- Associated Press - Sunday, June 14, 2015

BOAZ, Ala. (AP) - Boaz Middle School science teacher Renee Adams must be doing something right in her advanced science class. She has a line of students wanting to take part.

The class uses aquaponics - growing fish and plants together - to grow vegetables in the school’s greenhouse, in addition to the usual biology classwork.

There are 18 spots in the class, which recently completed its third year; 75 students are on the waiting list.

On June 10, Adams shared her techniques with 23 teachers attending an aquaponics/aquaculture workshop sponsored by Gadsden State Community College and Auburn University. The teachers also visited the greenhouse to see how it is set up.

The first semester focuses on plants and system design, and how plants are structured. The second semester is comparative studies - using fish and their body structure compared to humans and other organisms, examining how they are alike and how they are different.

Adams said it takes about three weeks to get the aquaponics system running and about three weeks to break it down.

The fish are in a tank. The water and the nutrients flow though pipes where the plants are, or the nutrient-filled water is poured over the material the plants are rooted in.

The roots absorb the nutrients and the water - now clean - is recirculated back to the fish tank. The cycle repeats itself continuously. Water quality is tested twice weekly.

The fish are catfish, tilapia and koi. The plants grown include lettuce, tomatoes, turnip greens, mustard greens, red cabbage, cauliflower and herbs such as lavender, peppermint and dill.

Adams said tilapia are a better fish to use than catfish because “they produce a lot more poop,” which is “great for growing plants.” She said that makes the growing process quicker and produces plants of a higher quality.

The class produces about three crops a year. Adams said students take some vegetables home. Others are delivered to the Central Office or given to other teachers.

She said she would like to be able to sell the produce - taking orders from teachers at other schools, and packaging and delivering items - to make money for the program.

Adams called the class a “purposeful elective” and said she may lose a few students early in the year who aren’t willing to do the work.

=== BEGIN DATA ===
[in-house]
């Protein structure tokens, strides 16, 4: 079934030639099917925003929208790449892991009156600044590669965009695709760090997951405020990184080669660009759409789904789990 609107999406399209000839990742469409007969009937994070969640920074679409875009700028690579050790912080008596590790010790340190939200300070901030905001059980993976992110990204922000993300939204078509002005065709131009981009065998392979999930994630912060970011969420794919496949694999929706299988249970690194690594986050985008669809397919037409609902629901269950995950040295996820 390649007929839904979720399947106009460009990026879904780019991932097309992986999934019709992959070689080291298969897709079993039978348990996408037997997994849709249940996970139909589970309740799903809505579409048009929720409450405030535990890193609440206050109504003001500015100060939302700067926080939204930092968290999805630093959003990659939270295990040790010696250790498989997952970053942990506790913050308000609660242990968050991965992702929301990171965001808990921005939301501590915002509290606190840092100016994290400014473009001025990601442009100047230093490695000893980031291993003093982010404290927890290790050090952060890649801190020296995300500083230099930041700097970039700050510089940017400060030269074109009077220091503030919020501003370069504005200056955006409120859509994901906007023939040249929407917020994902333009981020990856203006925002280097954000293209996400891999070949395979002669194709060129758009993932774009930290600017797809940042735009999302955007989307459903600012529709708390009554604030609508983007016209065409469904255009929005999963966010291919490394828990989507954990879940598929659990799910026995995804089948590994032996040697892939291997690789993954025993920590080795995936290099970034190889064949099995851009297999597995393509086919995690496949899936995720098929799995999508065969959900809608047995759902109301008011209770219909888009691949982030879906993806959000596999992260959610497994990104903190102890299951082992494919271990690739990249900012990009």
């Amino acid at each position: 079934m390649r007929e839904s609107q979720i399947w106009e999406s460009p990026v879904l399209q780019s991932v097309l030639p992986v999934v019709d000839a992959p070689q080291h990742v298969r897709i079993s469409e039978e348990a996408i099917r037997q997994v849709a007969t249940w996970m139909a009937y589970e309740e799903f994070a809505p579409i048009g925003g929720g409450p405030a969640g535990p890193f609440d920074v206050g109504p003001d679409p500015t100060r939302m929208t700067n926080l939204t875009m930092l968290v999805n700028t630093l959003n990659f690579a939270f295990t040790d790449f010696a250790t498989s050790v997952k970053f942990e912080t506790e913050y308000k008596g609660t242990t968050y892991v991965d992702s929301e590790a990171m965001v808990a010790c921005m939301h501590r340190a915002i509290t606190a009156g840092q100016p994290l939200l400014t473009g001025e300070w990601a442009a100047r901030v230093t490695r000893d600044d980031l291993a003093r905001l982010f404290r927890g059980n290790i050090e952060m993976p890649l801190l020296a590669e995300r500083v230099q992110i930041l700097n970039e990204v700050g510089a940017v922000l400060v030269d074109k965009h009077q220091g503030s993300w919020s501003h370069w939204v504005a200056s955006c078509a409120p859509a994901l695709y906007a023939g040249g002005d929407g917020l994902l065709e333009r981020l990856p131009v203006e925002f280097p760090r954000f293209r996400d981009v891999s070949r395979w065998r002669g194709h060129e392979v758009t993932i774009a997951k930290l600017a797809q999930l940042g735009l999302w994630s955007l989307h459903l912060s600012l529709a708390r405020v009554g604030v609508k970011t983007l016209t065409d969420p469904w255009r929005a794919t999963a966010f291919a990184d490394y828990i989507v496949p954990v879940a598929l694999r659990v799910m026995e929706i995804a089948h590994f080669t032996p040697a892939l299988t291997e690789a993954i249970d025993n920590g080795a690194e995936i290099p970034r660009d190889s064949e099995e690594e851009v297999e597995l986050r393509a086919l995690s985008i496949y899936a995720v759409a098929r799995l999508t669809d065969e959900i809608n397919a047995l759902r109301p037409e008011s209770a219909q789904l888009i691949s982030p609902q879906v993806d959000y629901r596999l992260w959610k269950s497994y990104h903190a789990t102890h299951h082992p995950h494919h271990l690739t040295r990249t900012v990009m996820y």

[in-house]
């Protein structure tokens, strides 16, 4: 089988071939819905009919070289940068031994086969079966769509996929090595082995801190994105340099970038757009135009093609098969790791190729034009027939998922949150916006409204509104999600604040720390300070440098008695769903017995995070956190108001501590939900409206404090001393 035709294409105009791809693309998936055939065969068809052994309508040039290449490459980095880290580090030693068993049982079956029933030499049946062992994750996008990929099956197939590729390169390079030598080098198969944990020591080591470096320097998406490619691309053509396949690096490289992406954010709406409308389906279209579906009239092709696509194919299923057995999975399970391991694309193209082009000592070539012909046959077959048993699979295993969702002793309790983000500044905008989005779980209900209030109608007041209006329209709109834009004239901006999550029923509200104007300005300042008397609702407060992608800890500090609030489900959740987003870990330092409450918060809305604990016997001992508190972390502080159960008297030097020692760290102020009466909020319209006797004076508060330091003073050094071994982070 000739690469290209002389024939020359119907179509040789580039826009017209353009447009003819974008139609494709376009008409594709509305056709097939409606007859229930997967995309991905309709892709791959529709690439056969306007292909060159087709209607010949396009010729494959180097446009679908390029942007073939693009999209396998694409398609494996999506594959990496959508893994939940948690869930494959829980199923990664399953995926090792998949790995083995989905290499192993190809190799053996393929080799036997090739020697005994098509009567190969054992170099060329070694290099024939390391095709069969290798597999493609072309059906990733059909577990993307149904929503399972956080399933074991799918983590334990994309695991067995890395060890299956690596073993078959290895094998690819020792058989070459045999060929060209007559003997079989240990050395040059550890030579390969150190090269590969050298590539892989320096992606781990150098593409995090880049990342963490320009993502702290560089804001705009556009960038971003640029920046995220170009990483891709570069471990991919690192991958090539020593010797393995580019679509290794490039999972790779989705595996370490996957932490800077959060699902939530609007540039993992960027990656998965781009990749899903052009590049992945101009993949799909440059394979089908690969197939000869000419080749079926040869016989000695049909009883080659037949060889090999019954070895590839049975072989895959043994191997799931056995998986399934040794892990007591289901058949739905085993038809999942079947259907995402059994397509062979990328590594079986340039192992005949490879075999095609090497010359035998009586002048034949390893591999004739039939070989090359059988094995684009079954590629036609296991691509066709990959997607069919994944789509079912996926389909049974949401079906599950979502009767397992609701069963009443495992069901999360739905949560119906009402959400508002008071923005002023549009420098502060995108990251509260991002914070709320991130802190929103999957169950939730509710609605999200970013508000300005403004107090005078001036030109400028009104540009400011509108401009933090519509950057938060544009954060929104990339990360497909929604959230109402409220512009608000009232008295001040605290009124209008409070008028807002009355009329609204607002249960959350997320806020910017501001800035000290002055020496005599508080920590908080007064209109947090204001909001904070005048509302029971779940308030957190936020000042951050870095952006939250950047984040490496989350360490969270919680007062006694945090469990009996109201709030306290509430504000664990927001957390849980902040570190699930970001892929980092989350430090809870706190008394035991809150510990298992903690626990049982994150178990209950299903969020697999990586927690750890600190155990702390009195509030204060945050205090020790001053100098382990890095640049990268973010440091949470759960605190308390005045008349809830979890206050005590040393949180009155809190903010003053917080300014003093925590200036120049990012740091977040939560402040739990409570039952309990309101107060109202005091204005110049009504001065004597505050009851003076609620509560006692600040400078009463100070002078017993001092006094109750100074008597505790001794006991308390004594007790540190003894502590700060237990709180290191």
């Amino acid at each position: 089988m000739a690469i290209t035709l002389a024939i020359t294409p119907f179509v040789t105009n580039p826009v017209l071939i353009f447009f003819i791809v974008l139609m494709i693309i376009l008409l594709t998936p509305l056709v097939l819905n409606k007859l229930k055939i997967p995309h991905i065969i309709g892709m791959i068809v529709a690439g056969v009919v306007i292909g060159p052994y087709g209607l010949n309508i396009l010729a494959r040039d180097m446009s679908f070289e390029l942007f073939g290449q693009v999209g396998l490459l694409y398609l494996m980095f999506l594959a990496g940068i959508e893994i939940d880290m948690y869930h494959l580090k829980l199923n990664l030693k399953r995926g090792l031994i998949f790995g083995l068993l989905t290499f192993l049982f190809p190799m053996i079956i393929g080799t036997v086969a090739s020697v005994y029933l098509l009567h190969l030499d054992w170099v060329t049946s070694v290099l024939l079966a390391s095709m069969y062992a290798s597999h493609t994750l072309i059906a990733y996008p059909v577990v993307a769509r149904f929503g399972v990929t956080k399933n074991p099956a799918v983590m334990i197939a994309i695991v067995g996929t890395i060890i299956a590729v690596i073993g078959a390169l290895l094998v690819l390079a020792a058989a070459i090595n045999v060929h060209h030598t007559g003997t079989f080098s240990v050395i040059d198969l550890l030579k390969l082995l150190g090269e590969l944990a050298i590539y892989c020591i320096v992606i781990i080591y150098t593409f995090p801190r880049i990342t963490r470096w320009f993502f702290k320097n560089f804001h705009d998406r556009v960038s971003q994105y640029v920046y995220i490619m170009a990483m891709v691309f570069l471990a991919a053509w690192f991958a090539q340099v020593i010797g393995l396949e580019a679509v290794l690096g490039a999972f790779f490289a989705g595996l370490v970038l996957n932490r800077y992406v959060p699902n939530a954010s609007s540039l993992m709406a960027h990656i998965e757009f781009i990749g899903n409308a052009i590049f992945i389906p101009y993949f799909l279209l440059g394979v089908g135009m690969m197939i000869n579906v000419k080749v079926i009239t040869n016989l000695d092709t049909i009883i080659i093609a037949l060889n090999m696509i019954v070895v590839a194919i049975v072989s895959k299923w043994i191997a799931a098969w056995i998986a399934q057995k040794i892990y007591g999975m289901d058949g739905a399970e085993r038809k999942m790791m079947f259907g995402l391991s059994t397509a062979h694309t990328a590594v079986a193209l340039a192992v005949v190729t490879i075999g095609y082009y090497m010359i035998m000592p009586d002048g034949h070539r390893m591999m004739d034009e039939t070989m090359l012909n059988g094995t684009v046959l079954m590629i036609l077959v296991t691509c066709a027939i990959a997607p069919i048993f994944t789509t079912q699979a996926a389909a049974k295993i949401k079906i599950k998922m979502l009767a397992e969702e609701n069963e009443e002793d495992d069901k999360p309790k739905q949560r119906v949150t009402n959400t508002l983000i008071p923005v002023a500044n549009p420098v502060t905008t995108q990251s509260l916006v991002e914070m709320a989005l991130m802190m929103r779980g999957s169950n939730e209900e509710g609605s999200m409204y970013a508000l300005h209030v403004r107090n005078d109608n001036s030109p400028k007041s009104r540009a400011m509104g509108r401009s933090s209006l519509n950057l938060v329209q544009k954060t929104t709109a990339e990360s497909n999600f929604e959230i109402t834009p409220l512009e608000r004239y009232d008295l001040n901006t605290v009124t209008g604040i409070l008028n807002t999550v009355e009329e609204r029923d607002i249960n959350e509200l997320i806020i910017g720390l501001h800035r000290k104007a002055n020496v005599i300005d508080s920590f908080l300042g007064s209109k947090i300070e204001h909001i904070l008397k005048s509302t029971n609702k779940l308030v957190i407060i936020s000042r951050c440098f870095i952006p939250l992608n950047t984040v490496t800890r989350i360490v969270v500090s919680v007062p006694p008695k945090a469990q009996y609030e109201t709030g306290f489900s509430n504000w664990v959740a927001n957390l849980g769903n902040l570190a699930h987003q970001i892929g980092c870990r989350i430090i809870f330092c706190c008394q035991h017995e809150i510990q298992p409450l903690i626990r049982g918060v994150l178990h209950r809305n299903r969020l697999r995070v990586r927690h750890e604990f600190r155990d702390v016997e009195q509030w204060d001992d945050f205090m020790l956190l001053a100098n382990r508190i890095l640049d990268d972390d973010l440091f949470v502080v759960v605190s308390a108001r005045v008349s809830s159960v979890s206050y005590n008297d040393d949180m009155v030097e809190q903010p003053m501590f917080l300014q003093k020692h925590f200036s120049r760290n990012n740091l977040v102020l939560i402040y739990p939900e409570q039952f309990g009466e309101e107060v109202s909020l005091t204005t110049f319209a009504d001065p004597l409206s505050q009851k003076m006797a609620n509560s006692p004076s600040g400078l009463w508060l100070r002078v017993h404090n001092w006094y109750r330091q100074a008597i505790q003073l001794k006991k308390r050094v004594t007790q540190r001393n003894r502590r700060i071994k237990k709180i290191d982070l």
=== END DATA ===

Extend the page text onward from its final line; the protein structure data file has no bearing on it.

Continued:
However, a lot of students who never thought they would be interested in something like this, and only took her class because they couldn’t find another elective, end up loving it. She said her favorite part of the class is watching the students enjoy science.

Hugh Hammer of the Aquaculture Education and Development Center at Gadsden State said field trips are part of the workshop so teachers can see top-caliber programs like Boaz’s.

“To see something like this is really inspiring,” he said.

Hammer said there are other aquaponics programs in the state, but few are as exceptional as Boaz’s, which he called a “model program.” He said most are at the high school level; Boaz’s is the only one he knows of on the middle school level.

Burke Smejkal, a teacher from Oregon, said he offers a similar program at his school, but was impressed with Boaz’s setup.

Tyler Thompson of West End High School said once she figures out how it works, she would like to try to start a program there.

Adams said she is blessed to have administrators who understand “hands-on learning” is more valuable for students than sitting quietly in a desk with a textbook, learning about fish. It gives them “a little more of that freedom to be in charge of their own learning.” She said it also exposes them to alternative methods of producing food that are going to be needed in the future.

She said the greenhouse teaches students life skills, including how to respond when something doesn’t work the way it is supposed to. She said they learn perseverance and gain self-confidence.

Adams said next year, she would like to expand to an outdoor garden on which the fish refuse can be used.

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Information from: The Gadsden Times, https://www.gadsdentimes.com


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